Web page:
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Diet Foods That are Worth Eating Because They Can Taste Good: How to Prepare Rice Cakes, Cottage Cheese, and Cabbage

Diet Culture and Diet Food

Over the years, diet trends bring foods to the center of diet culture. Rice cakes, cottage cheese, and cabbage are often called diet foods. These foods are low in calories for a relatively large volume of food. Rice cakes, cottage cheese, and cabbage are sometimes eaten on mono-diets--that is, a diet that only allows one food. Other times, these foods are centerpieces of diets of varying degrees of restrictiveness.

In diet culture, dieting is understood to be suffering, and praise is placed on those who can withstand the misery of the diet and triumphantly stick to it for as long as they can. Minimal if any emphasis is placed on eating for hedonics, and good taste is usually associated with "bad" food and guilt.

Along with their identity as a diet food, rice cakes, cottage cheese, and cabbage have also have gained a reputation of tasting bad. Diet foods have historically been the paradox of tasting good, so if it is a diet food, it just can't taste good.

Before going further, I think it is important to give a nod to how humans perceive food and the normal hedonics of eating. Humans have a natural tendency to prefer and crave foods that are salty, sweet, or high in fat. Those foods have an extra boost of pleasure. This does not mean that other foods must taste bad. They are just unlikely to reach the same level of physiological crave as the salty, sweet, or high in fat foods. With foods that are naturally craved less, more attention must be placed on preparation to ensure that the food does incite hedonic desire.

This brings me back to the topic. Rice cakes, cottage cheese, and cabbage are not diet foods. They are just foods. They can taste bad, or they can taste good. Here is how to make rice cakes, cottage cheese, and cabbage taste good.

Cottage cheese with fruit

Rice Cakes

  • Rice cakes with nut butter and fruit. Rice cakes make a great vehicle. Top with almond butter, peanut butter, or a mixed nut butter. Then layer on sliced bananas, blueberries, or strawberries. This gives you decadence from the salty peanut butter along with the sweet fruit. The varied textures also add to the experience.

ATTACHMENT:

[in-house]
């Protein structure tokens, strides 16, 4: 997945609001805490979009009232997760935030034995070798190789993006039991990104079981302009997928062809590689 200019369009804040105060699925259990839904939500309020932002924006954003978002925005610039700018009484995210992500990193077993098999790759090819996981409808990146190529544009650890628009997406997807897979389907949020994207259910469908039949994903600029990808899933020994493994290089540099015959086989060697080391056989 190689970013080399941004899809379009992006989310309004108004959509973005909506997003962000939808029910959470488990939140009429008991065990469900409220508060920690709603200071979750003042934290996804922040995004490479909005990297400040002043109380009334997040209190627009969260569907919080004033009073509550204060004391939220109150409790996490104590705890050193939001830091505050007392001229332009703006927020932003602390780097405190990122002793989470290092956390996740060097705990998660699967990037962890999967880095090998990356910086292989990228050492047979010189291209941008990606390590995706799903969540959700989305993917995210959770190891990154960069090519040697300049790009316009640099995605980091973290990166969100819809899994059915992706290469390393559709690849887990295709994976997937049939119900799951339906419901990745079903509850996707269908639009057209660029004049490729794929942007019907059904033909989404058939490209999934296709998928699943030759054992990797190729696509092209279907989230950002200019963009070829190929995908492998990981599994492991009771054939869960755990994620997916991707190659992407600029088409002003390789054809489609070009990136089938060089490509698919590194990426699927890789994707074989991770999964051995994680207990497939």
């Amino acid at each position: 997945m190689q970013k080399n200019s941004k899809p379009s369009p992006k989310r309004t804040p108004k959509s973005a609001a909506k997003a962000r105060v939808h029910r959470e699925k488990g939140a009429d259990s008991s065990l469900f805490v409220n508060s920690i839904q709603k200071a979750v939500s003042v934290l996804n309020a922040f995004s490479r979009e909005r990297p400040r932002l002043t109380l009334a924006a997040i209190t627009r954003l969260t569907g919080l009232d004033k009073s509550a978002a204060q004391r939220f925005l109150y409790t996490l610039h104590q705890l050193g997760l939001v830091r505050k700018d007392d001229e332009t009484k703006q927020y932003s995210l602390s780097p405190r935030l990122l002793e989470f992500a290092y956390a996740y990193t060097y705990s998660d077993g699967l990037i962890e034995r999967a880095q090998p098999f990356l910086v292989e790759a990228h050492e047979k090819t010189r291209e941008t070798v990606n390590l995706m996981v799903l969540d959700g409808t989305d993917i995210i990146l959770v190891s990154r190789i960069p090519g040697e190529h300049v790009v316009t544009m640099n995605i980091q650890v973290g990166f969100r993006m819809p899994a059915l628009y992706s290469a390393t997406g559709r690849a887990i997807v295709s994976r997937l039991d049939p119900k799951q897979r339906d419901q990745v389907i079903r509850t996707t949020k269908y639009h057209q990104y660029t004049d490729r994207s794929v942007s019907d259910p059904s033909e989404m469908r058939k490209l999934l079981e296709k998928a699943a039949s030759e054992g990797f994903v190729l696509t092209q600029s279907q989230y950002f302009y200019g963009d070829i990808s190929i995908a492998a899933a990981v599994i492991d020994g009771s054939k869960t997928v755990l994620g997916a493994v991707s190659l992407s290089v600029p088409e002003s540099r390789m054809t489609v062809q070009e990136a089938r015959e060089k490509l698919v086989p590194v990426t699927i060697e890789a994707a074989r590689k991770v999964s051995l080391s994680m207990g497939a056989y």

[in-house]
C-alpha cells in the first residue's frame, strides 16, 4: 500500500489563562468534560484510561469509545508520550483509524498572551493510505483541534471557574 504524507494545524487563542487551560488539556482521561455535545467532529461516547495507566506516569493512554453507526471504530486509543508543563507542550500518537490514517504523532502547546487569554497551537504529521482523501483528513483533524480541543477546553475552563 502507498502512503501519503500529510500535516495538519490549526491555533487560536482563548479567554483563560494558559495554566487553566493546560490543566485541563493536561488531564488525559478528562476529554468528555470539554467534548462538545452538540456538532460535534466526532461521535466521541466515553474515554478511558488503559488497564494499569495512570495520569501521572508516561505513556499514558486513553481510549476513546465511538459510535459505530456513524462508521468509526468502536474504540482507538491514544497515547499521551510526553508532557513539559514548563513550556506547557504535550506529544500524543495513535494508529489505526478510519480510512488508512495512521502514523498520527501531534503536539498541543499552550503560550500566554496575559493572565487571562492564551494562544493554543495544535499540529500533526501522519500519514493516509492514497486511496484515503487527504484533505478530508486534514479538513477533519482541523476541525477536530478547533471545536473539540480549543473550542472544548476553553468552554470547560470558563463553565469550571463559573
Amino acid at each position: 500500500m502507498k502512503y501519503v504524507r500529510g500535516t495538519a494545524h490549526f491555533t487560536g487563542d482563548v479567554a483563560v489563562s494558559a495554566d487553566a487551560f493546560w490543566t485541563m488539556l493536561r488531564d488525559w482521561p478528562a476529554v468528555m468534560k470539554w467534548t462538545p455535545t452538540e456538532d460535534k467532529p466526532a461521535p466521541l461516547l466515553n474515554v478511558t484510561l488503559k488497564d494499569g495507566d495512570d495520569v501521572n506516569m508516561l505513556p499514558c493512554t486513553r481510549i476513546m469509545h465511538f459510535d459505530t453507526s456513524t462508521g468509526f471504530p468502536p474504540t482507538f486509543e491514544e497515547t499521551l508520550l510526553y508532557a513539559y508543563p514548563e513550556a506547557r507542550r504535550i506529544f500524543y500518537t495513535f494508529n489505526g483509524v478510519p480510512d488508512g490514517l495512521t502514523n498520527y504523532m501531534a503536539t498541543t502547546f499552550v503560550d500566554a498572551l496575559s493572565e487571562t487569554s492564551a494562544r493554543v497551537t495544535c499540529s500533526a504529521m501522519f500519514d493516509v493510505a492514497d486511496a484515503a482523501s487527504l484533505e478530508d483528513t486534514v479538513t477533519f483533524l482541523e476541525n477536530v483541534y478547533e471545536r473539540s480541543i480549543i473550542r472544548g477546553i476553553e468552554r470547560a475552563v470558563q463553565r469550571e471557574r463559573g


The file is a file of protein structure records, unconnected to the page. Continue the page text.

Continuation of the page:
• Rice cakes with tuna and tomato. Try chunk light or albacore tuna mixed with enough mayo to make the tuna easily spreadable. Add black pepper or garlic powder for more flavor, and dice in scallions or pickles for a zing. After spreading on your rice cake, top with a thinly sliced beefsteak tomato. Make sure you add your toppings right before eating so your rice cake won't get soggy.

  • Rice cakes with turkey. First add guacamole or hummus as a spread. Then top with a slice or two of turkey lunchmeat. You can add thinly sliced cucumbers and microgreens for added crunch and freshness. Sprinkle with everything bagel seasoning for more flavor and texture.

Cottage Cheese

  • Cottage cheese parfait. Layer your cottage cheese in a bowl with fresh berries or stone fruit. If you want softer mix-ins, use defrosted frozen fruit. Top with some crunchy cereal to add in textural complexity to your dish.

  • Cottage cheese pancakes. These are yummy and comforting. If the texture of cottage cheese is not appealing to you, this is a good way to introduce the flavor without the mouthfeel becoming off-putting. Top your cottage cheese pancakes with syrup and berries like you would top any other pancake.

  • Pasta with cottage cheese. Using cottage cheese as the cheesy component of a pasta recipe can add filling power to your meal while enjoying easy comfort food. Cottage cheese won't melt like your mozzarella, but is does get somewhat melty. Combine with other cheese for a fully melty experience.


  • Cabbage and meat. These foods are combined in the traditional dish of stuffed cabbage, but the flavors are equally delicious when you make it "unstuffed." Add shredded cabbage, seasoned ground beef, and tomato sauce to your pot. As it cooks, it will turn into a stew consistency that serves wonderfully over mashed potatoes or rice.

  • Marinated cabbage salad. Start with a bag of shredded cole slaw mix. Add in some chopped scallion and dress with oil, vinegar, salt, pepper, and some sugar. After letting the salad marinate, top with chopped salted almonds. This salad has a pleasant mixture of flavors and textures. Eat it as a side or stuff into a sandwich.

  • Roasted cabbage wedges. This preparation method brings out the natural sweetness that is hidden in cabbage. Slice a head of cabbage into wedges trying to keep the core intact so the slices remain mostly as single pieces. Spread flat on a baking sheet, sprinkle with salt and pepper, and rub both surfaces with oil. Roast on both sides until the wedges are browning. Once out of the oven, drizzle with tahini paste.

Eating Diet Food Because it Tastes Good

Remember that food is just food. You do not have to choose between diet food that tastes bad and unhealthy food that tastes good. All food you eat can taste good. If you want to revisit rice cakes, cottage cheese, or cabbage, try them because they are good foods, not because they are diet foods.

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